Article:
Anthropologists have been doing this for years — in the academy, it is called field work. The average Wikipedians certainly don’t have the capacity to replicate the arduous research programme of a doctoral student but they do have common sense and access to basic telecommunication facilities. So oral citations can:
- Create externally verifiable authentication for a Wikipedia article that is based on experiential facts, but lacks citations simply because no printed source has recorded these facts to date.
- Add to the set of published scholarly resources that document an existing fact, for example, in cases where the published sources are archaic or primarily foreign, and thus complete existing knowledge or correct its biases.
Achal Prabhala worked with Wikipedians across three languages in two different countries — Malayalam (40 million speakers) and Hindi (250 million speakers) in India and Northern Sotho (5 million speakers) in South Africa to see how oral citations might be received in the language communities they can benefit, discuss this idea with Wikipedians at large, not as a final solution but as a first step in understanding how we may expand our definition of reliable sources of knowledge beyond what is published in print, and what benefits such an expansion may bring and show this is an idea that takes hold, to create a set of clearly laid-out initial templates that others can use and build upon. Four collaborators: Shiju Alex, Mayur, Mohau Monaledi and Achal Prabhala, with additional help from Vijayakumar Blathur were finalised. Parts of the experiment were then filmed as an edited documentary.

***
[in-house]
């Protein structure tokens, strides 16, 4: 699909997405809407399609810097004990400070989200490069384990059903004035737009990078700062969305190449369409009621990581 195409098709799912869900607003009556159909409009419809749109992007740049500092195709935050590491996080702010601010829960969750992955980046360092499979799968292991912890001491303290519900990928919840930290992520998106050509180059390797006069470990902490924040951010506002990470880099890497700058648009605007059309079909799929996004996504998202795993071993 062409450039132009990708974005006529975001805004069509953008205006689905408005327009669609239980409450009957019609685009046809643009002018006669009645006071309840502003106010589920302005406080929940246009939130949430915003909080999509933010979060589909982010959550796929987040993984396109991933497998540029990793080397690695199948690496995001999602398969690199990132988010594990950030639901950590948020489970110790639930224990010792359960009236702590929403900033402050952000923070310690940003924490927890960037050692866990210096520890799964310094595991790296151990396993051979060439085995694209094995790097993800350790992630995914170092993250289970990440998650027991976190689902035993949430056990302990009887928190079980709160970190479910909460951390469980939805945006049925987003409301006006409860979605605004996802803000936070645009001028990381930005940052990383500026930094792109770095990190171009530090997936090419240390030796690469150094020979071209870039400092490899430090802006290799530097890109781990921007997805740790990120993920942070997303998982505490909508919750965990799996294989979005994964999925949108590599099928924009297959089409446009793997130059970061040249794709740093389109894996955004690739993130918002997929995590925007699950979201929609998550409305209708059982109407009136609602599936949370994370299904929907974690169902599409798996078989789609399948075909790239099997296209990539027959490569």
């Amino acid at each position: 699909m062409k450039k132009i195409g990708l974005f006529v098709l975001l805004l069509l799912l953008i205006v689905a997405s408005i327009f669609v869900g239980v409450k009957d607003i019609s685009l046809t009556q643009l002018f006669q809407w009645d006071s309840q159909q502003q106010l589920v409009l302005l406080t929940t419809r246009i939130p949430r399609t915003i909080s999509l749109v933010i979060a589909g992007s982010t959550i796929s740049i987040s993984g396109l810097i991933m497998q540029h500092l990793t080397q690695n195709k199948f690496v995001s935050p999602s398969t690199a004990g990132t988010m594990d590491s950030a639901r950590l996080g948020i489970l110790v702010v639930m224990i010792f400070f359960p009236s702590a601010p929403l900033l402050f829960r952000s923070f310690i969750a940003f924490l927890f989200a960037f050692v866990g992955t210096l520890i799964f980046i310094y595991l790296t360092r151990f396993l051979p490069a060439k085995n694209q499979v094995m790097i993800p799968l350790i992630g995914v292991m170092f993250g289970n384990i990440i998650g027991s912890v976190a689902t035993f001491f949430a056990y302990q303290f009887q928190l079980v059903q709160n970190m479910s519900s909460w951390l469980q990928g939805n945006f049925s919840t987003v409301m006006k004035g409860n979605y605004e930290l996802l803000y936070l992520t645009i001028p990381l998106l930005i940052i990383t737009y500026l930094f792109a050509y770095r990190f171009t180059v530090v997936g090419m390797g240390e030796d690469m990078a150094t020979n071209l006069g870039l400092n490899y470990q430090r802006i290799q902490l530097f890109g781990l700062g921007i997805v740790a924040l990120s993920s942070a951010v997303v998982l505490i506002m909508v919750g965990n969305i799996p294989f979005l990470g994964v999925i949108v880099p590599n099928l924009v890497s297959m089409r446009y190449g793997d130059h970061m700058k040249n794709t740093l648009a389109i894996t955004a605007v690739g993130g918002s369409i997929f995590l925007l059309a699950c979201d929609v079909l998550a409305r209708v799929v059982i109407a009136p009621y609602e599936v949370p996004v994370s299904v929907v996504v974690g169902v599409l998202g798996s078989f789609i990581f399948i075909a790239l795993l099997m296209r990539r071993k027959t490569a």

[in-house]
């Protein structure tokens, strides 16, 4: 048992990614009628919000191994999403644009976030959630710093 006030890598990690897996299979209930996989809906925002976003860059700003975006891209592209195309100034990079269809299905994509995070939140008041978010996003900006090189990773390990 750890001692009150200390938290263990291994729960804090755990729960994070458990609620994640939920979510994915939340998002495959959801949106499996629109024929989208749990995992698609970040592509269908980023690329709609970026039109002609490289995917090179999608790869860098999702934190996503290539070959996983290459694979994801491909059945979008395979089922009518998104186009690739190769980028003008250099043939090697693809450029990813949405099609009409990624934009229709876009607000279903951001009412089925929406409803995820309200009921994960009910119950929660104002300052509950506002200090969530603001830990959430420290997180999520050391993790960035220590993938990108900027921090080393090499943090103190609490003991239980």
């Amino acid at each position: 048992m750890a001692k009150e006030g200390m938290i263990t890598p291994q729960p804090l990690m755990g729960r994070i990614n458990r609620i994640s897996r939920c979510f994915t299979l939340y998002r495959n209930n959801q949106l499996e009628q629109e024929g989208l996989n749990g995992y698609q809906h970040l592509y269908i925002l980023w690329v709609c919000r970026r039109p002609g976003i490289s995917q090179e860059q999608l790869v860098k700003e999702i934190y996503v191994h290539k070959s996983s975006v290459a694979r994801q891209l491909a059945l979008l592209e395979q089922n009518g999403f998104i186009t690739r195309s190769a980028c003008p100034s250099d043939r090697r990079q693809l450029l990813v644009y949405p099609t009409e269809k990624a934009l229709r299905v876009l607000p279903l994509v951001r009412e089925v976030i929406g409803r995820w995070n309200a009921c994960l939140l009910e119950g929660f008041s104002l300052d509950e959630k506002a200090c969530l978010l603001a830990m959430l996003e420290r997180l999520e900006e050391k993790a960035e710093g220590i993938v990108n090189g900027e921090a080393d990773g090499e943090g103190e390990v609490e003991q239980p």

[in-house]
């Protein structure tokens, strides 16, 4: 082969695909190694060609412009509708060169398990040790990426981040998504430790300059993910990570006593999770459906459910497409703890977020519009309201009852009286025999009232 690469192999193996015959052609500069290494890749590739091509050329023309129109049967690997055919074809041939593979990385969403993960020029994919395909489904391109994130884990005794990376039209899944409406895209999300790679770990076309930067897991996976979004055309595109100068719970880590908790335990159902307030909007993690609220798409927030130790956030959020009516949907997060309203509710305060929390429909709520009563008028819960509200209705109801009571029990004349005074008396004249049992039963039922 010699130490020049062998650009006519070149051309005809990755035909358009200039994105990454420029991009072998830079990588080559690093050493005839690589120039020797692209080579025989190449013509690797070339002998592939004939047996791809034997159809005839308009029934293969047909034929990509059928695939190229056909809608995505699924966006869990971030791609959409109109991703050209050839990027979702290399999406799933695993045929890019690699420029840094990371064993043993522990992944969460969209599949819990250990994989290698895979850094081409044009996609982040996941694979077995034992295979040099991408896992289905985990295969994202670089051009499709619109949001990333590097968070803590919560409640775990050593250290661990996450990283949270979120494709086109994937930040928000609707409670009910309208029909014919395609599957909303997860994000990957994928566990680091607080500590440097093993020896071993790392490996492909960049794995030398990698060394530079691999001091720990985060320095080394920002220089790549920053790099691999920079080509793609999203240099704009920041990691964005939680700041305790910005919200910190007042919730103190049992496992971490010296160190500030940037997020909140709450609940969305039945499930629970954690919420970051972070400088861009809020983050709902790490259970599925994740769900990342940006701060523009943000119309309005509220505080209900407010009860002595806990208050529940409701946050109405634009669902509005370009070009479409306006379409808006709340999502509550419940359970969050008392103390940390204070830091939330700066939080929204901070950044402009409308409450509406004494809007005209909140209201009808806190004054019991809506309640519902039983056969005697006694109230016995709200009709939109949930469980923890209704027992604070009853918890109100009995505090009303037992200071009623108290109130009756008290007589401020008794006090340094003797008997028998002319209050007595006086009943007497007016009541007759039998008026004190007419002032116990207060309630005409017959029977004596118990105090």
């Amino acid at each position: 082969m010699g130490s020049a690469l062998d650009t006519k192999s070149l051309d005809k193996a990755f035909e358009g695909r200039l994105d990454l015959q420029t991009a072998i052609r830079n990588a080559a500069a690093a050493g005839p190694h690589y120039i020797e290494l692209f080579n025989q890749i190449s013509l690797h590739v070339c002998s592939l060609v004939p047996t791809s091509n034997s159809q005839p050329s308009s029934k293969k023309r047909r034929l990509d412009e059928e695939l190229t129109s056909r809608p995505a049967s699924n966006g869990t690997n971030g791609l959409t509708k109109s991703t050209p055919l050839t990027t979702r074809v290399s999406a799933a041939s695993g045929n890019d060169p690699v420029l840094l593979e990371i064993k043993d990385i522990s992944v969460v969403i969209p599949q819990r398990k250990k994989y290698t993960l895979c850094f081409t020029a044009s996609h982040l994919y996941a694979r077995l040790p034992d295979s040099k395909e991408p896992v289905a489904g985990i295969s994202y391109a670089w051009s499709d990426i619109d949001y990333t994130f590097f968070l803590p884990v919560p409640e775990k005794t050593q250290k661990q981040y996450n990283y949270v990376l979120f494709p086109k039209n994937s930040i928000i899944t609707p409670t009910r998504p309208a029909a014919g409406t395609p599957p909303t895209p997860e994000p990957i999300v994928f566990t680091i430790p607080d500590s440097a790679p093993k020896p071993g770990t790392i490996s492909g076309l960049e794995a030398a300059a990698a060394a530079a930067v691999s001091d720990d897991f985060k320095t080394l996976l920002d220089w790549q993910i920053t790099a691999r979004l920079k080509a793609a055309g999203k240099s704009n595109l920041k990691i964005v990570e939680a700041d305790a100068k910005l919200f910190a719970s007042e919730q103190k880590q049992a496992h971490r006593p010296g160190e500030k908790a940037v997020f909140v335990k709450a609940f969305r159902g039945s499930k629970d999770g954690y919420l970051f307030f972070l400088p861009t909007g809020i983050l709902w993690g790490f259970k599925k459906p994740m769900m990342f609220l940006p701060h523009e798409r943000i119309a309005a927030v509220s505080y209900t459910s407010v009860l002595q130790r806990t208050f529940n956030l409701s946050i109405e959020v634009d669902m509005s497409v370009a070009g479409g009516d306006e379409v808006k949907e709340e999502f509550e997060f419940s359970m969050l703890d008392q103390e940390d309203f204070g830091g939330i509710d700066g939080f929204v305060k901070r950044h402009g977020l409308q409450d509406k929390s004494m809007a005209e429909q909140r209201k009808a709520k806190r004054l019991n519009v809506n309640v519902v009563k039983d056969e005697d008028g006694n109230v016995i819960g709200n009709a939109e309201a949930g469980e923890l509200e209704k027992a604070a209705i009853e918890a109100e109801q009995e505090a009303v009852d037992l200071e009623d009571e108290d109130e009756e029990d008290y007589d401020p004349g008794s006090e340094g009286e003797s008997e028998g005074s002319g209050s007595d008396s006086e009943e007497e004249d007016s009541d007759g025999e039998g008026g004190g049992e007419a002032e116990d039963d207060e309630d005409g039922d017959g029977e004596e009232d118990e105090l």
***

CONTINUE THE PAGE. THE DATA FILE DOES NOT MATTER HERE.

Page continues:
There are numerous potential pitfalls the most glaring of which is the principle of ‘No original research’. Naturally, we’re going to have to find a way to justify our approach, or work around it, or expand its meaning. Several people will welcome it, several people will object on all kinds of grounds, and several others possibly misusing and misinterpreting oral citations (i.e., without care to authenticity, diversity of opinion) in their work on Wikipedia.
However, this is the right thing to do. The problem is real. The solution being presented is a first step, not a final answer. Sure, people might have a problem with it, and sure, there may be heated objections to it; but overall, if it’s the right thing to do, it should be done, however strange it seems and however unsettling it is.
After all, if the status quo had to be respected absolutely, we wouldn’t have Wikipedia.
For recorded interviews, click here
Watch the movie below: